Market Eye: Manning the Mile-High Skies - Broadcasting & Cable

Market Eye: Manning the Mile-High Skies

There is life after Tebowmania for Denver’s quality news orgs
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Denver may have lost a media sensation to the New York Jets, but the market gained a comparable one when quarterback Peyton Manning signed on to replace Tim Tebow with the Broncos. It means lots of football coverage well before the fall.

Manning’s arrival is a windfall in particular for Denver stations that air Broncos games. Besides preseason games, NBC affiliate KUSA has a pair of Sunday-night contests and two more Monday matchups on sister KTVD. CBS affiliate KCNC has 11 Broncos games. “It’s the Year of Peyton Manning,” says Walt DeHaven, VP/general manager of KCNC, a CBS O&O. “Eleven out of 16 games is a big deal for us.”

DMA No. 17 has long been dominated by Gannett’s KUSA, but rivals say it’s a closer race, thanks to KUSA’s NBC affiliation, Nielsen’s local people meters and their own intensified efforts. “You could argue it’s getting closer,” says Mark Cornetta, KUSA president/GM. “But we still dominate when it comes to news.”

News offerings abound. The English-language stations produce 17 hours of live local news each morning. There are two 9 p.m. newscasts and four at 10 p.m. There is news in non-traditional slots, such as 11 a.m. and 3 p.m. Spanishlanguage stations in the market are increasing their news presence, too. “We’ve found there’s an appetite for local news no matter where you do it,” says Byron Grandy, VP/GM of ABC affiliate KMGH. “Denver has a wonderful appetite for news.”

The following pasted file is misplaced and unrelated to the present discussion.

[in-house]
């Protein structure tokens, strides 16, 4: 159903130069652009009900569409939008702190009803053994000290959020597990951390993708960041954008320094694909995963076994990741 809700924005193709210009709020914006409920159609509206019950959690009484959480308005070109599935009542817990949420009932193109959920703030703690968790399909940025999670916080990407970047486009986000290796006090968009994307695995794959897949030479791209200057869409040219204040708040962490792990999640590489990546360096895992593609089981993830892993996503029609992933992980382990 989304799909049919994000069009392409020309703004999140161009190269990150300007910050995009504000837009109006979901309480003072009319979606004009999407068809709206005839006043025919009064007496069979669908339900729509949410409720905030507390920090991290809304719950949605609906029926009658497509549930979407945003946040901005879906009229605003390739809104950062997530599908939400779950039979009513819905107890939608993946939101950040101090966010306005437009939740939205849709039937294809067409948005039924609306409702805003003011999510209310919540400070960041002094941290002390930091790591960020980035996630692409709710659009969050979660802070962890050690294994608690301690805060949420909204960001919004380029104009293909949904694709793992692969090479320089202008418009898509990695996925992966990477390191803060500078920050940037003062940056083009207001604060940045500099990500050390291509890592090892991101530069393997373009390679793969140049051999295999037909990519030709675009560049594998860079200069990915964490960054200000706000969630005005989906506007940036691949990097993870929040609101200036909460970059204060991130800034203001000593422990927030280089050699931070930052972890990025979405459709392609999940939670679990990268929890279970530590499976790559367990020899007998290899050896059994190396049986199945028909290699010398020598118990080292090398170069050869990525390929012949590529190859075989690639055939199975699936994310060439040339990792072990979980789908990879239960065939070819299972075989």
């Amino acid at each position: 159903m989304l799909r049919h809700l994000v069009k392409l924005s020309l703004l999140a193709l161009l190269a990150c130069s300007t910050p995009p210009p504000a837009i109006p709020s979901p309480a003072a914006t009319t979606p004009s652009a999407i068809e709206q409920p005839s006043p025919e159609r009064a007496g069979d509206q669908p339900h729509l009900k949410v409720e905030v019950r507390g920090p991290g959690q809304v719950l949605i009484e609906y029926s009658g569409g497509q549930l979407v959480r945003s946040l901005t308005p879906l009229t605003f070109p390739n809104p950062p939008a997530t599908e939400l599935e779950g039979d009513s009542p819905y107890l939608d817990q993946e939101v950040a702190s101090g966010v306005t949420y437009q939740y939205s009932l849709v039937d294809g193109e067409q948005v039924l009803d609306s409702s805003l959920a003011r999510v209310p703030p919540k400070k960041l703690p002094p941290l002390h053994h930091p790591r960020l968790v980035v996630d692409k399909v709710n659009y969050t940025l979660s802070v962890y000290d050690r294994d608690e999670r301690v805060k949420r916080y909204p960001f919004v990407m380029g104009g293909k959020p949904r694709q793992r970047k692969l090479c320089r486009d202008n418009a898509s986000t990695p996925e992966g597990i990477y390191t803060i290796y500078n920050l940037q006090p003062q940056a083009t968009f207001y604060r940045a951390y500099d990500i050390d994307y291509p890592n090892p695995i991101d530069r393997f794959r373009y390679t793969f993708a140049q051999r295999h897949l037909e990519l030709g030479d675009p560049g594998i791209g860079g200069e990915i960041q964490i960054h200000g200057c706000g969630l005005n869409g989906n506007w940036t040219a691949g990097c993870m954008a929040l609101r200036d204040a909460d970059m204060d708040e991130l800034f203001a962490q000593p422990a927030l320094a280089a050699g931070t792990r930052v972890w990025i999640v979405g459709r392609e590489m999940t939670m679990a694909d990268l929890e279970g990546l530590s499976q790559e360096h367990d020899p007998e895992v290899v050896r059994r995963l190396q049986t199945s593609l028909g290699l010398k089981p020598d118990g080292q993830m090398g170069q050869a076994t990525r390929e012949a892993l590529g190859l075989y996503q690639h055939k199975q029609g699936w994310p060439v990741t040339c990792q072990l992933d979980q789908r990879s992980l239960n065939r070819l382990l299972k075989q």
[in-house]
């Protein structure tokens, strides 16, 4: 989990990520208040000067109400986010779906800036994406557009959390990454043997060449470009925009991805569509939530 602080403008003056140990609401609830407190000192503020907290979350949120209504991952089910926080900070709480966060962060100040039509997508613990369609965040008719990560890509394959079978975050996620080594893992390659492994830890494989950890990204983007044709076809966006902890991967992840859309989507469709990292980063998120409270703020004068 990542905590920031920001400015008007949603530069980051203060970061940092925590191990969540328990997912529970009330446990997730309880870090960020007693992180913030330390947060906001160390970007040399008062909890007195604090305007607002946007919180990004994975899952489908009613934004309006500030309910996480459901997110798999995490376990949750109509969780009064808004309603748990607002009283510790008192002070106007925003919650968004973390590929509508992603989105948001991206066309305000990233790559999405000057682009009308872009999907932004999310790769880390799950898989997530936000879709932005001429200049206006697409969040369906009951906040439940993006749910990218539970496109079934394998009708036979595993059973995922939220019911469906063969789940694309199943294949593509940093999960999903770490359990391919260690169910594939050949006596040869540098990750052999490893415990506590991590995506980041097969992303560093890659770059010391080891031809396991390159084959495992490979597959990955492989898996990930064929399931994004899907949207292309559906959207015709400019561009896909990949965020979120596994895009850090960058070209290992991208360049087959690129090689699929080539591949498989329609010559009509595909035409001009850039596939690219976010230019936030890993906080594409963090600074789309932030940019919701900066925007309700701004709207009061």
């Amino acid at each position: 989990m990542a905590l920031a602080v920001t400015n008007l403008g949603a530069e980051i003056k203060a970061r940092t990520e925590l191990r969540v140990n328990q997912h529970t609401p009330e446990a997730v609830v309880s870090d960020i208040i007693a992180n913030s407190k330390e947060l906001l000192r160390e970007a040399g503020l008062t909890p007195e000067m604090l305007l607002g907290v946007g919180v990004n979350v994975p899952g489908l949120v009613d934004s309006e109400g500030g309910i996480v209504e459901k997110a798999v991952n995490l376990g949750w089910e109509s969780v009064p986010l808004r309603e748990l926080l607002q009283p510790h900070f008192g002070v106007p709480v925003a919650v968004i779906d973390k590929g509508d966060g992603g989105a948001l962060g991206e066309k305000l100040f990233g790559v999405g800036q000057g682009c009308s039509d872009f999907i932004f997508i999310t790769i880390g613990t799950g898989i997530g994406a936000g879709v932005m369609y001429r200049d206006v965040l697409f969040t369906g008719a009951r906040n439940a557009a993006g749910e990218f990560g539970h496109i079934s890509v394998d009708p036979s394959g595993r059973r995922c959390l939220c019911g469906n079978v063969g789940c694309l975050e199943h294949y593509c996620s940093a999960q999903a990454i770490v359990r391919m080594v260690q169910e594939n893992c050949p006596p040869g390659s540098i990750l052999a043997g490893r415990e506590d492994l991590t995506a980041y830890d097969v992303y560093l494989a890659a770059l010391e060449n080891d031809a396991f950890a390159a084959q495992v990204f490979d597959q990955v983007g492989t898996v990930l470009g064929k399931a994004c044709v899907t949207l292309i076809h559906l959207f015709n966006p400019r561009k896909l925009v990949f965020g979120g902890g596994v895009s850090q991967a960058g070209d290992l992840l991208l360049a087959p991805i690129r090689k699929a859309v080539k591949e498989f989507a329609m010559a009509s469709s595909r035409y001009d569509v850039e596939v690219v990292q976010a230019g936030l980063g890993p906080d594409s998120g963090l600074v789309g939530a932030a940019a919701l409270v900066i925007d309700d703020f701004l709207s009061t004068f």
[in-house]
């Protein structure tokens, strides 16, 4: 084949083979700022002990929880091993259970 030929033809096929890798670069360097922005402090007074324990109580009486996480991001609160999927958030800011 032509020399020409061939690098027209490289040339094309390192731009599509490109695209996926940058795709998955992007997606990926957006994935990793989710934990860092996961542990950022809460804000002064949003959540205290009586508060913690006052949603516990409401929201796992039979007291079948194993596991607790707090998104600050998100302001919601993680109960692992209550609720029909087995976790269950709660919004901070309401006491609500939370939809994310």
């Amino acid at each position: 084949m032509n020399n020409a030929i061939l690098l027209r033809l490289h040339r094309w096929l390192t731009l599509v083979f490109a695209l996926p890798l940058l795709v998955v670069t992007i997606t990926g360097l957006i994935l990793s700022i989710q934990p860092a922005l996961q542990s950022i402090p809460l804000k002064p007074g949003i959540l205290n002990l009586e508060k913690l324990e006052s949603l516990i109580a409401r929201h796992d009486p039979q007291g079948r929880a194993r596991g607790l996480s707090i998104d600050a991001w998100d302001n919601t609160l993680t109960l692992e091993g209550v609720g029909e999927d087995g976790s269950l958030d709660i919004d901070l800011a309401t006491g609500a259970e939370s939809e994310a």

KMGH has a new owner in Scripps. Scripps is no stranger to the market—the company owned the Rocky Mountain News until the paper closed in 2009. “Scripps is excited to be back in Denver, and excited to make a big impact,” Grandy says.

Scripps also acquired an Azteca America affiliate in Denver via the deal with McGraw-Hill that brought it KMGH. There are several other lively Spanish-language stations in the market, including Telemundo’s KDEN, Liberman’s Estrella channel and Entravision’s batch of TV (Univision, TeleFutura) and radio outlets. Entravision’s KCEC airs 5 and 10 p.m. news and the political show Perspectiva Nacional.

“It’s our goal to provide the Hispanic population with the information they’re looking for,” says Don Daboub, KCEC station manager, citing a focus on the economy, health, education and immigration.

Other Denver players include Local TV’s Fox affiliate KDVR and Tribune’s CW station KWGN, which share management and a facility. Gannett has MyNetworkTV affiliate KTVD. Comcast is the major subscription TV operator in the market.

KDVR-KWGN both offer distinct 5-9 a.m. newscasts, and combine for 62.5 hours of local news each week. “There are two different talent crews and two different studios,” says Peter Maroney, president and general manager.

It remains KUSA’s title to lose. The station won total day household ratings in the May sweeps, along with morning, early evening and late news; its 6.3 rating/13 share at 10 p.m. topped KCNC’s 6/12.2, while KUSA’s margin in viewers 25-54 was wider. KCNC won primetime households and KMGH won primetime 18-49.

KUSA’s Cornetta is pushing hard on a digital strategy that resulted in 30.5 million page views in May (source: Omniture) for 9news.com, and popular apps for news and weather. “It’s helped us be more relevant to our community,” he says.

Colorado is a major swing state; spending from the presidential candidates and Super PACs began pouring in last month. “Colorado is not your garden-variety swing state,” says Maroney, citing the high number of Tea Party voters.

Coloradoans are well-informed as the campaigns heat up. “There are very good competitors in our market,” says Cornetta. “They all do good local news, and it makes us all better.”

E-mail comments to mmalone@nbmedia.com and follow him on Twitter: @BCMikeMalone

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